This, they believe, would add approximately $15 million to the salary cap for each team in the first year. Across the league’s 32 teams, that has the potential to put nearly half a billion dollars in the hands of players annually.
But the players see downsides. There are already roughly 4,000 injuries per year. Those tend to spike later in the season, when players are more fatigued and their bodies have absorbed months of bruising play. And for the same reason that revenue would rise with two more regular-season games, it could increase the number of injuries too—especially, players fear, in the proposed 17th and 18th games.
One proposal for an 18-game season would force star players like Chiefs quarterback Patrick Mahomes to sit out two regular season games. Photo: jay biggerstaff/Reuters
That type of increase could have consequences, according to the union’s analysis. The additional two regular-season games every year would reduce the average career span from 3.3 years to 2.8 years, they estimate. That is crucial because players currently become eligible for post-career benefits such as pensions and health insurance after three years.
The NFL says, according to its calculations, the average career length for a player who has played in at least three games is 4.2 years. The league added that there were only 2,800 injuries last year that caused players to miss time. Goodell, on CNBC Thursday, when asked about an 18-game schedule noted the steps the league has made to make the game safer.
And the players view the proposal in which they would have to sit games as unrealistic because key players would be unwilling to ride the bench when the stakes are so high, one of the people familiar with the negotiations said. They also feel it could exacerbate issues that have already been raised about tanking and competitiveness.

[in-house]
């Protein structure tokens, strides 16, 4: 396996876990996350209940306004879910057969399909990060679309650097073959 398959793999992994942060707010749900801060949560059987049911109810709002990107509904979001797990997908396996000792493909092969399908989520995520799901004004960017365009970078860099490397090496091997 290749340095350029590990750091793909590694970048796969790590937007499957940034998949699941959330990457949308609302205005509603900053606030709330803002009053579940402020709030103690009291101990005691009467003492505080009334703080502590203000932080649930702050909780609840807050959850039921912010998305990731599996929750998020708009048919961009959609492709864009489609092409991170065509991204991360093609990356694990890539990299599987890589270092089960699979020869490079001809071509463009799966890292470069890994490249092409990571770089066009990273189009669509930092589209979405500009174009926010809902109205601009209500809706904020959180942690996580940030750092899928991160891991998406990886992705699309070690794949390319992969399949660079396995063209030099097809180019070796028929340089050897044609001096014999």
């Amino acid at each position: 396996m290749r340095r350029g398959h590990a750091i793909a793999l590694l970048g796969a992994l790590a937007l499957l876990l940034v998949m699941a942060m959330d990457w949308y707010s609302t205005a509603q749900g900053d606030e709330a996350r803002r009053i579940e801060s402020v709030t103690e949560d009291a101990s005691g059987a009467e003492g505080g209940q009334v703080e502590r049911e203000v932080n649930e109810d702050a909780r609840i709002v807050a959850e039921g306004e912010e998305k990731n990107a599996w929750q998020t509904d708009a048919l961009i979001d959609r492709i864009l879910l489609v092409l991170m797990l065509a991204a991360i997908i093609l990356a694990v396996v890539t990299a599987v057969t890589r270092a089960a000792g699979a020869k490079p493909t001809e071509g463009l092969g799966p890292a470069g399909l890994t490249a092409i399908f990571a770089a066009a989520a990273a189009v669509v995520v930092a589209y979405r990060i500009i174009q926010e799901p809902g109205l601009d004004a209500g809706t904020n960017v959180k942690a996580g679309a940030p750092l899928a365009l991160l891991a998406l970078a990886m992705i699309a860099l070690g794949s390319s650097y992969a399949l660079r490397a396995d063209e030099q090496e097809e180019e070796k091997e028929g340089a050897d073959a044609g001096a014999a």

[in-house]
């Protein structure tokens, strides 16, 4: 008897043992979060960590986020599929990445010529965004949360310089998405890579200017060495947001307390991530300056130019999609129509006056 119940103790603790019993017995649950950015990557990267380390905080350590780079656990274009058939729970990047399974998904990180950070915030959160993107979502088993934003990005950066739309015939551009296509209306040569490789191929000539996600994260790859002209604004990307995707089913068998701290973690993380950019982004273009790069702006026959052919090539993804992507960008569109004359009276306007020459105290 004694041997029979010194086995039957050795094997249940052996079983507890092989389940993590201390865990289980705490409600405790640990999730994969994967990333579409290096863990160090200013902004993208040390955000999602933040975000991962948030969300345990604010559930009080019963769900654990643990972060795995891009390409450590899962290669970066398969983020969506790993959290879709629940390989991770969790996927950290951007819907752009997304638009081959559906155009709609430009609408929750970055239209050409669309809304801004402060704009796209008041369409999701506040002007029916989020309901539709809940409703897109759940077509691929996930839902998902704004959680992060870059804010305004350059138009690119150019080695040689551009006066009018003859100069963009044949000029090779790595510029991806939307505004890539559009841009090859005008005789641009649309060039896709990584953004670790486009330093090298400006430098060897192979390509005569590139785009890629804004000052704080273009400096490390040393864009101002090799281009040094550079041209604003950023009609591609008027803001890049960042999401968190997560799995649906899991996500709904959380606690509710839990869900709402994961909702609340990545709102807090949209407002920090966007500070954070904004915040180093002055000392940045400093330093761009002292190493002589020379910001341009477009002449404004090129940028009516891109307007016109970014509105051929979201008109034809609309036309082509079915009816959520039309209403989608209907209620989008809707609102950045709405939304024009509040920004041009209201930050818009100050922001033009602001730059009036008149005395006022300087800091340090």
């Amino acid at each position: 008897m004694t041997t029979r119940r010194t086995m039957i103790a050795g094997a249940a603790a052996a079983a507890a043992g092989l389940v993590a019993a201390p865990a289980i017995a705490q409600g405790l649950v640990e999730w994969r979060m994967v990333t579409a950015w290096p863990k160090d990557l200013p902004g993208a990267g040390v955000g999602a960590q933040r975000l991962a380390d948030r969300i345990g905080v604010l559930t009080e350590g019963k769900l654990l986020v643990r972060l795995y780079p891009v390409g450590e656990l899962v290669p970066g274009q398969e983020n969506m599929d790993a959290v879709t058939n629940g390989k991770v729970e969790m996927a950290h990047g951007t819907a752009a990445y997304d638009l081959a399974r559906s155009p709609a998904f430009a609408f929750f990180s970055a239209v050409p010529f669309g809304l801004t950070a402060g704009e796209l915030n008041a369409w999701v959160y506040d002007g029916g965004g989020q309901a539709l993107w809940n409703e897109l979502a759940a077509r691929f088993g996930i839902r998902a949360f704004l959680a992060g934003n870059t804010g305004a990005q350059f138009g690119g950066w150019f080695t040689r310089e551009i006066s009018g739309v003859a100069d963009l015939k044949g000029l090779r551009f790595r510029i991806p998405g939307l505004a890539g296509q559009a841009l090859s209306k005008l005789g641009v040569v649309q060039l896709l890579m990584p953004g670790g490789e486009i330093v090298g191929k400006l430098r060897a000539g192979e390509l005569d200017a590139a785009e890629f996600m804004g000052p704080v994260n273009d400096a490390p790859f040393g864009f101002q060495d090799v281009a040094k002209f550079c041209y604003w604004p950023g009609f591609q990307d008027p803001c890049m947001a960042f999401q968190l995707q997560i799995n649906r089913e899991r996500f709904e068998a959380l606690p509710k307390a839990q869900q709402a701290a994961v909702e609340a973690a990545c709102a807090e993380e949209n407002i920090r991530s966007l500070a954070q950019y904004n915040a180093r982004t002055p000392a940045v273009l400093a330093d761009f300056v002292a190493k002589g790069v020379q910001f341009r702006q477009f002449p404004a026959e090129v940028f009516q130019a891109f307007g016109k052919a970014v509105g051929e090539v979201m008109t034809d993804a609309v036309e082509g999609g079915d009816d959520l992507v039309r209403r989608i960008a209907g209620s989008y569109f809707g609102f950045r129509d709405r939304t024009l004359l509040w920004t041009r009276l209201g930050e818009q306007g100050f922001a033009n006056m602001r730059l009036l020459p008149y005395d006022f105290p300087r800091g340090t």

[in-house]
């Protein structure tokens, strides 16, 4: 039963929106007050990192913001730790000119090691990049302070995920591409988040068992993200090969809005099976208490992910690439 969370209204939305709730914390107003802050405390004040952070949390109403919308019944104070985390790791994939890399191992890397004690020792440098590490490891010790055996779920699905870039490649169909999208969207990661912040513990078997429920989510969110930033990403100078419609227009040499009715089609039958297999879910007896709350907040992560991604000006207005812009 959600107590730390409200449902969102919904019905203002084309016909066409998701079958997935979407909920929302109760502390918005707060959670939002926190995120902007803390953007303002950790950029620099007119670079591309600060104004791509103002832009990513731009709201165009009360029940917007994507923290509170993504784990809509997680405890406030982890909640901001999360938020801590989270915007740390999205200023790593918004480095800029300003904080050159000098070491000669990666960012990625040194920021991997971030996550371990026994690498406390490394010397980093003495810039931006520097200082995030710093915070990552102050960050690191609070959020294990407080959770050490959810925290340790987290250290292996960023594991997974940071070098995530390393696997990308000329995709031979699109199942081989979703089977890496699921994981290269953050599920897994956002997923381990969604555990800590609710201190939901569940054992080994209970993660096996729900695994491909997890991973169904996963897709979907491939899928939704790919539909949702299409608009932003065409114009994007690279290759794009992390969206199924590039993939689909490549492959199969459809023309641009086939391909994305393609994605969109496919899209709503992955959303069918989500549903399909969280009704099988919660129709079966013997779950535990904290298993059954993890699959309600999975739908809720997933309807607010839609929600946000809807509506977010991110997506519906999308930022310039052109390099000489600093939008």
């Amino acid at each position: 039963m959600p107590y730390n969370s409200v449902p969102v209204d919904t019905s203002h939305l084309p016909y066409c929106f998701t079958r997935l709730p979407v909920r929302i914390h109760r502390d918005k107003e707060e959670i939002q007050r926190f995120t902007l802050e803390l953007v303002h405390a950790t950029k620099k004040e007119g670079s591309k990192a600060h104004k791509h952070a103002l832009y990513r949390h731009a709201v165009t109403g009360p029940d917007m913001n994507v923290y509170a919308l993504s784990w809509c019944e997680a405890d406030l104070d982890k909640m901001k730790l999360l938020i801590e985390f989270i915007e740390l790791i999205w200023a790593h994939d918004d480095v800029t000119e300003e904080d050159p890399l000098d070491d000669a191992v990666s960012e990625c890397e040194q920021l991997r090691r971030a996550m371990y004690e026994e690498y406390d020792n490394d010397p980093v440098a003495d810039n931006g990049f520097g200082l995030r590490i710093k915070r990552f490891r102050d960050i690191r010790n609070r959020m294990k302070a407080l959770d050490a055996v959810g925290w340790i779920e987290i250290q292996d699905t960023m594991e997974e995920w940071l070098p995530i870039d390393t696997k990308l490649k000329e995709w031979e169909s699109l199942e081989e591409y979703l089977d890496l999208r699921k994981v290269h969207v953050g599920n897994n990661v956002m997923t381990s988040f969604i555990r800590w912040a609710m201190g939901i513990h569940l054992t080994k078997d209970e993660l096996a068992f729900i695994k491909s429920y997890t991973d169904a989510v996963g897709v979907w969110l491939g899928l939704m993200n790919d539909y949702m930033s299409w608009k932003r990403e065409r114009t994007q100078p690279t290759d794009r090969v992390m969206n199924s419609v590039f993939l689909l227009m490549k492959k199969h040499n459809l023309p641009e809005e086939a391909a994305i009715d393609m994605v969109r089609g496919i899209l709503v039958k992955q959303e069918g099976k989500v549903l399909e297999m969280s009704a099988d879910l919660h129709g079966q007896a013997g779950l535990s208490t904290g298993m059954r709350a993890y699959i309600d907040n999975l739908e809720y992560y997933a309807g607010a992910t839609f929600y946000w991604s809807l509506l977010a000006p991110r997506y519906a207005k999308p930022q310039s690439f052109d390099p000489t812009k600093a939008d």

This doesn’t mean there isn’t a world in which the players will sign off on an 18-game schedule down the road, with another bargaining session scheduled for next week. And with so much money at stake in the decision, it’s also the players’ greatest leverage in the negotiations to bargain for better benefits and a greater share of revenue. The players currently see 47% of what the league makes.
The impasse reflects the players’ priorities in any new deal: practical changes that improve the quality of life for what they refer to as their “core” player. That refers to the players who make up the majority of rosters and play on cheap contracts. In other words, the non-Tom Bradys of the league.
Under this latest collective bargaining agreement, the salary cap has soared, with the cap tied to the league’s revenue growth. So when owners cash in on mega-broadcasting deals, the players do, too. The cap for this upcoming season will be $188.2 million--a 56.8% increase over the $120 million in 2011. It has gone up by at least $10 million in each of the last six seasons. That means the players have become richer than ever.
Except most players haven’t exactly gotten a piece of that fortune. While the bigger budgets have afforded teams more money to shell out for the game’s biggest stars, nearly 60% of players sign contracts for the minimum.
The union has instead been advocating for changes that would reach its broader membership. This includes increased benefits, player-performance bonuses, changes to the minimum salary structure and the ability for players to reach free agency more quickly. Essentially, they are looking to protect the same things that an 18-game calendar would erode.
“No players are banging down my door asking me to think about this,” Winston said.
Write to Andrew Beaton at firstname.lastname@example.org